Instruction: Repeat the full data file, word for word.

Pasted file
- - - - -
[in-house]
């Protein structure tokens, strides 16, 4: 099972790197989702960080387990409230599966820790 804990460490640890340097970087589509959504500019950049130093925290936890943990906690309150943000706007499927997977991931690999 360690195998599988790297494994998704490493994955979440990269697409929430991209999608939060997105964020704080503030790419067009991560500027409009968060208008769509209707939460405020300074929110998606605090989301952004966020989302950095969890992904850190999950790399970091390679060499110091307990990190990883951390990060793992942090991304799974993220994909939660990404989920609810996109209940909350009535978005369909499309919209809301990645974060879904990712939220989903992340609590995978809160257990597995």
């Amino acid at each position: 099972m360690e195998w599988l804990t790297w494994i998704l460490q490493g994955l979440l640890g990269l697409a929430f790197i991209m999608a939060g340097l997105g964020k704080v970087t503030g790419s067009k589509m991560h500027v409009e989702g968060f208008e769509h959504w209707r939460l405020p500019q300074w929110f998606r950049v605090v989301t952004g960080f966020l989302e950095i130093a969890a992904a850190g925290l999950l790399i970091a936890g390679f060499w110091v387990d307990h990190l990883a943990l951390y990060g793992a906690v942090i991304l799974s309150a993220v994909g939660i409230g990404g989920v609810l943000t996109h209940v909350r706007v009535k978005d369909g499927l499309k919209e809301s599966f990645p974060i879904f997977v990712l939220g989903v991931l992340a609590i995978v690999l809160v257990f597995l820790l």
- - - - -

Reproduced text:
[in-house]
């Protein structure tokens, strides 16, 4: 099972790197989702960080387990409230599966820790 804990460490640890340097970087589509959504500019950049130093925290936890943990906690309150943000706007499927997977991931690999 360690195998599988790297494994998704490493994955979440990269697409929430991209999608939060997105964020704080503030790419067009991560500027409009968060208008769509209707939460405020300074929110998606605090989301952004966020989302950095969890992904850190999950790399970091390679060499110091307990990190990883951390990060793992942090991304799974993220994909939660990404989920609810996109209940909350009535978005369909499309919209809301990645974060879904990712939220989903992340609590995978809160257990597995």
């Amino acid at each position: 099972m360690e195998w599988l804990t790297w494994i998704l460490q490493g994955l979440l640890g990269l697409a929430f790197i991209m999608a939060g340097l997105g964020k704080v970087t503030g790419s067009k589509m991560h500027v409009e989702g968060f208008e769509h959504w209707r939460l405020p500019q300074w929110f998606r950049v605090v989301t952004g960080f966020l989302e950095i130093a969890a992904a850190g925290l999950l790399i970091a936890g390679f060499w110091v387990d307990h990190l990883a943990l951390y990060g793992a906690v942090i991304l799974s309150a993220v994909g939660i409230g990404g989920v609810l943000t996109h209940v909350r706007v009535k978005d369909g499927l499309k919209e809301s599966f990645p974060i879904f997977v990712l939220g989903v991931l992340a609590i995978v690999l809160v257990f597995l820790l």